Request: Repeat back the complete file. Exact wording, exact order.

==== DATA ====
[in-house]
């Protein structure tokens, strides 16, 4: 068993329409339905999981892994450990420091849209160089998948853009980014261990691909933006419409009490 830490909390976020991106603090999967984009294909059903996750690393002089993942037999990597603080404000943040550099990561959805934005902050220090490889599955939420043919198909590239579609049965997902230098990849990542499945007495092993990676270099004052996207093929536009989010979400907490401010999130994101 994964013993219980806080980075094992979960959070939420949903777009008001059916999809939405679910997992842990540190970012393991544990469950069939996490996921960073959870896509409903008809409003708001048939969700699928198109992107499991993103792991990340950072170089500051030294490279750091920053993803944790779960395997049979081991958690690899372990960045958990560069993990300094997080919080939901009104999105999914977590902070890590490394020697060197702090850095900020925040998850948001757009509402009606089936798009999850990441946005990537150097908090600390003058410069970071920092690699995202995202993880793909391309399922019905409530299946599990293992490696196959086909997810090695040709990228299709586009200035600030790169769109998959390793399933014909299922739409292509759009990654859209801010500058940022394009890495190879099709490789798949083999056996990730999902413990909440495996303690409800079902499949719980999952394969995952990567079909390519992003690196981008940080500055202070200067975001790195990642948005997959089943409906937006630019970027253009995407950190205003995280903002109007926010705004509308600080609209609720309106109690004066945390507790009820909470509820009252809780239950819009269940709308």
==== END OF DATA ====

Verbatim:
[in-house]
């Protein structure tokens, strides 16, 4: 068993329409339905999981892994450990420091849209160089998948853009980014261990691909933006419409009490 830490909390976020991106603090999967984009294909059903996750690393002089993942037999990597603080404000943040550099990561959805934005902050220090490889599955939420043919198909590239579609049965997902230098990849990542499945007495092993990676270099004052996207093929536009989010979400907490401010999130994101 994964013993219980806080980075094992979960959070939420949903777009008001059916999809939405679910997992842990540190970012393991544990469950069939996490996921960073959870896509409903008809409003708001048939969700699928198109992107499991993103792991990340950072170089500051030294490279750091920053993803944790779960395997049979081991958690690899372990960045958990560069993990300094997080919080939901009104999105999914977590902070890590490394020697060197702090850095900020925040998850948001757009509402009606089936798009999850990441946005990537150097908090600390003058410069970071920092690699995202995202993880793909391309399922019905409530299946599990293992490696196959086909997810090695040709990228299709586009200035600030790169769109998959390793399933014909299922739409292509759009990654859209801010500058940022394009890495190879099709490789798949083999056996990730999902413990909440495996303690409800079902499949719980999952394969995952990567079909390519992003690196981008940080500055202070200067975001790195990642948005997959089943409906937006630019970027253009995407950190205003995280903002109007926010705004509308600080609209609720309106109690004066945390507790009820909470509820009252809780239950819009269940709308």